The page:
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Health & Wellness

General Health & Wellness information to utilize in everyday life!

I know…there have already been hundreds of articles written about Crossfit.  Some good, some bad and some just for the sake of a few Internet hits, dust up and “debate.”  Truth is most of my thoughts have already been written about by Coaches I hold in high regard, but I still frequently get asked the question, what do you think about Crossfit for hockey players?  Before I dive deeper into my response, let me start by paying a few compliments.  Crossfit has done an excellent job of building a brand (although cult may be a better word) of fitness enthusiasts.  They incorporate high intensity training, Olympic lifting, foundational lifts, and plyometrics into their protocol, all of which can aid in the development of building the athlete.  The major issue is not in these exercises per say, but in the “application” of these exercises, the overdose of stress, lack of technical proficiency and the idea of turning training into a “sport”.  I know, here comes all the hate mail, but as a strength and conditioning professional, I feel that I need to stand firm in my professional opinion, and in doing so inform both parents and young aspiring players.  Below are 4 reasons why Crossfit is not an ideal training regiment for hockey players. 

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The adrenals are the glands of stress.  They are no larger than a walnut and sit on top of the kidneys just above the 12th rib.  Under normal functioning conditions the adrenals secrete precise and balanced amounts of hormones (epinephrine and cortisol) that keep our bodies functioning in the ever-changing environment of stress and recovery.  However, when chronic stress outpaces the ability to recover, adrenal fatigue may ensue.  Think of overdrawing your bank account and leaving a negative balance.  When the adrenals are fatigued the account is compromised.  Here’s how it works:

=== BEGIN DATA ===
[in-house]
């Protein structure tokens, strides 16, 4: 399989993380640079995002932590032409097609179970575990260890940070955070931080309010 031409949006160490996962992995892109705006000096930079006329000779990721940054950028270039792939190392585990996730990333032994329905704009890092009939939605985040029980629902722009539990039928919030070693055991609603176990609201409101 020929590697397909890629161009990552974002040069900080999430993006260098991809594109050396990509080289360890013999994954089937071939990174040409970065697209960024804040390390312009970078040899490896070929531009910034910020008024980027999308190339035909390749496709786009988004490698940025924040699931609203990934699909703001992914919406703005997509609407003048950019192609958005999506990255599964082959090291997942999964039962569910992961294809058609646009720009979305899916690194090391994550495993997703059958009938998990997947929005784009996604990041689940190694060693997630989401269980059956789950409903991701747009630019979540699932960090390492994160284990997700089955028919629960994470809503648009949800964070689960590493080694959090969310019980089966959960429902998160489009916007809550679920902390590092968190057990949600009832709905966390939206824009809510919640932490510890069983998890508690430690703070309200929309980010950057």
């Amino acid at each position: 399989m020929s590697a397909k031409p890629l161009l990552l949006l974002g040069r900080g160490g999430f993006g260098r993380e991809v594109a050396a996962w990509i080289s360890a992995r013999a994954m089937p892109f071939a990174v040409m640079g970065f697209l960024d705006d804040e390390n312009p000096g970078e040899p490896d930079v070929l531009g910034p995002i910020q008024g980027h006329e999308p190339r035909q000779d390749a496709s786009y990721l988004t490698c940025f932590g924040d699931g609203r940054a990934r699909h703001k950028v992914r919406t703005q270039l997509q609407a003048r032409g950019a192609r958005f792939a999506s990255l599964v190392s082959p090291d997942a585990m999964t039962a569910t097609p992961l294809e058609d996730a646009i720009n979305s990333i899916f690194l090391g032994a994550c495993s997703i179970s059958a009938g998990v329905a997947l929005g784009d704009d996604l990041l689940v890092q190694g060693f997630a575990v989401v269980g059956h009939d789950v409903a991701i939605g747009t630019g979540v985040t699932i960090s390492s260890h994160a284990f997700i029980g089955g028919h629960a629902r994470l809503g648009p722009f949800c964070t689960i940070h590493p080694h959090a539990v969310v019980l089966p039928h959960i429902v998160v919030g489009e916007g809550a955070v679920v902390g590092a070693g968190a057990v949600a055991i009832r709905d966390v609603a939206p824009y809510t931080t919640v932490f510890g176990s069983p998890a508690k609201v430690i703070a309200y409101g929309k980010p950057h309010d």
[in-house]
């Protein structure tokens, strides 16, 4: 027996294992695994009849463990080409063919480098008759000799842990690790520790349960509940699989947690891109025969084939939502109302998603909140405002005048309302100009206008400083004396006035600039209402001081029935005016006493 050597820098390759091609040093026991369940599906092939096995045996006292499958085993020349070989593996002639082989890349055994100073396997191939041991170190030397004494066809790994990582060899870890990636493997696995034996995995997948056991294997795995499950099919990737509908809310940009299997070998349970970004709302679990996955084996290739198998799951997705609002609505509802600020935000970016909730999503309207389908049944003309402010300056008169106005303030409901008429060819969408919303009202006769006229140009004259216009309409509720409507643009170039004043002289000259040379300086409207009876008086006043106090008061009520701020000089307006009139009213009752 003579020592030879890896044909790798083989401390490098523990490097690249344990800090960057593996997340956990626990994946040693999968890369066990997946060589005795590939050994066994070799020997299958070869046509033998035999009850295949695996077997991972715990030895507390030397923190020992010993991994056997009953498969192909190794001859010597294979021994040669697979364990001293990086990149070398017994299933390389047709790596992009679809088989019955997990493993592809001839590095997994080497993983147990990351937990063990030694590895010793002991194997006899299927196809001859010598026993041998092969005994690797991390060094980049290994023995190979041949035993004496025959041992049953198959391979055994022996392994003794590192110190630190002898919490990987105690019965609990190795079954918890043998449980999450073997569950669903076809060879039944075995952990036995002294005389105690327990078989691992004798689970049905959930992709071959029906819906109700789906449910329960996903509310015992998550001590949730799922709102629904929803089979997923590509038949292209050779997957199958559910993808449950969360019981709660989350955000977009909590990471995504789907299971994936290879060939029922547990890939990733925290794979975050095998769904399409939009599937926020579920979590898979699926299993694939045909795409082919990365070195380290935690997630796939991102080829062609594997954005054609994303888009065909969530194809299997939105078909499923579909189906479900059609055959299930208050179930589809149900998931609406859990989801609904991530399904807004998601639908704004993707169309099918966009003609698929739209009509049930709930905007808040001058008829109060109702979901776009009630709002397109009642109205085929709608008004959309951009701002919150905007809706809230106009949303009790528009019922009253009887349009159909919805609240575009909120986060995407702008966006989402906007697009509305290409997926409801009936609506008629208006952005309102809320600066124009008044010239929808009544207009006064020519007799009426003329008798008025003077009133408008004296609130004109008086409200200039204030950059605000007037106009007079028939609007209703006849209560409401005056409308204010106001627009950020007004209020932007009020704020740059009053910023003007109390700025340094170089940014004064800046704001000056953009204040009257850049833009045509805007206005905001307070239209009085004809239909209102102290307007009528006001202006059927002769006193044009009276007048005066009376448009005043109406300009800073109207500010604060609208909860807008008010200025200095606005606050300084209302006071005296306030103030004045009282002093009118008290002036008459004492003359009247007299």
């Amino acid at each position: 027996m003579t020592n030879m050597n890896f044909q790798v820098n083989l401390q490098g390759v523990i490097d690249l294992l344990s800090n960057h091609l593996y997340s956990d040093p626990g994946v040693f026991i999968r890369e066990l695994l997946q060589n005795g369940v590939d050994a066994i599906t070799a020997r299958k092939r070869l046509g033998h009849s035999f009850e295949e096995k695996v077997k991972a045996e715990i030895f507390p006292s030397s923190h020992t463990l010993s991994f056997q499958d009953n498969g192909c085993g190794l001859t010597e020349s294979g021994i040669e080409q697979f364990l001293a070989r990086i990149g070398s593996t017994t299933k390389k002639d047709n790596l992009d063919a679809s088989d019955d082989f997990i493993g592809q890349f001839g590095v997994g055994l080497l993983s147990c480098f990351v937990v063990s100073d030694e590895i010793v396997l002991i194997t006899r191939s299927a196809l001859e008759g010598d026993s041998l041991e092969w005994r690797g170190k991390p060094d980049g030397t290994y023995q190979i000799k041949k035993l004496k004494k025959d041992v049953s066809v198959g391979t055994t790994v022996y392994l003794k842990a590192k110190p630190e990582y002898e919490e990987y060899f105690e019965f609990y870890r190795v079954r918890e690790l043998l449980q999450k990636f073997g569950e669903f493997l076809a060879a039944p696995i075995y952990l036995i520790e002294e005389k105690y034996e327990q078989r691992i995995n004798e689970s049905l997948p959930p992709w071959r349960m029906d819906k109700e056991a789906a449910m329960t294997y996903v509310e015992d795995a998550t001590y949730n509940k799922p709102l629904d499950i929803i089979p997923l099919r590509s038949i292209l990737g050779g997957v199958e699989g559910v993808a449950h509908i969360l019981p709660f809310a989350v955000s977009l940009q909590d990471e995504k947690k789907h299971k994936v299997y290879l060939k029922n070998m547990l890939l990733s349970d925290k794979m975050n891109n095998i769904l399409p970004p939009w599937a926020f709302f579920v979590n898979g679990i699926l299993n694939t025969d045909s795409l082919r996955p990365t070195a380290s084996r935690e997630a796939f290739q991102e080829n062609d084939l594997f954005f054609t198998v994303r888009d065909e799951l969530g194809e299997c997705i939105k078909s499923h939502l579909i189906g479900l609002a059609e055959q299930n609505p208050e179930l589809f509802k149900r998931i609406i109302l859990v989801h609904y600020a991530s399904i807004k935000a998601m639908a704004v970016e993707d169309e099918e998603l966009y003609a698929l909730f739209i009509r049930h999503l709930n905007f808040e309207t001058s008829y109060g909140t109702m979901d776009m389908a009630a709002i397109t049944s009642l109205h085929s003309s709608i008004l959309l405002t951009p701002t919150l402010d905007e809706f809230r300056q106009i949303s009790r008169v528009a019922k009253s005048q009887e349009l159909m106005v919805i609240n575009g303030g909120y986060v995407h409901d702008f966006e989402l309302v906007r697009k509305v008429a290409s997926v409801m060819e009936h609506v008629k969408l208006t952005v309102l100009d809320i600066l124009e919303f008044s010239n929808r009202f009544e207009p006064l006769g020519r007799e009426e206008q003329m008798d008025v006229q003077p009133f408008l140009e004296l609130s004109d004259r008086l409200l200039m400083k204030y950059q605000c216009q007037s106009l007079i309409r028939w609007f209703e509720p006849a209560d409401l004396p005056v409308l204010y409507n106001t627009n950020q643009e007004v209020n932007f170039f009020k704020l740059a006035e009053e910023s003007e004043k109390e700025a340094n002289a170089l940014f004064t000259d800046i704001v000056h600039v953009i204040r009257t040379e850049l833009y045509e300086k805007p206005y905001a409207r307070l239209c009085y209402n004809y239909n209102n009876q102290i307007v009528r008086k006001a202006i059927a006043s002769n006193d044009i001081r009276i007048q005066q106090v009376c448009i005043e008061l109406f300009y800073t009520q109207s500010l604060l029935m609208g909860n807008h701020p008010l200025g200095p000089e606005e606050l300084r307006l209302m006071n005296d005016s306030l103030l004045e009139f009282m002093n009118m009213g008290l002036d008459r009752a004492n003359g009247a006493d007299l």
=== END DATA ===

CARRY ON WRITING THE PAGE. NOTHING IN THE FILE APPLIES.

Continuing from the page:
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The weight room is a demanding place.  Mechanical loading, physiological disturbance, and psychological stress are just a few of the cumulative stressors that can leave us feeling sore, tired, irritable, and just plain exhausted.  If we continue to pull from these “reserves” without giving back, various hormonal imbalances, overtraining syndromes and chronic musculoskeletal injuries may be the direct outcome.  Furthermore, if lean muscle mass is the goal, the importance of “working in” is your trump card.  We believe in this so much that at DSC we have a picture hanging from our gym walls (many thanks to Jeff Cubos) that serves as a constant reminder of the importance in the decisions made outside the confines of the gym.  Bottom line:  you can’t get the most out of your workout, unless you are taking the time to “work in”.  Below are three tips in keeping your glass full!

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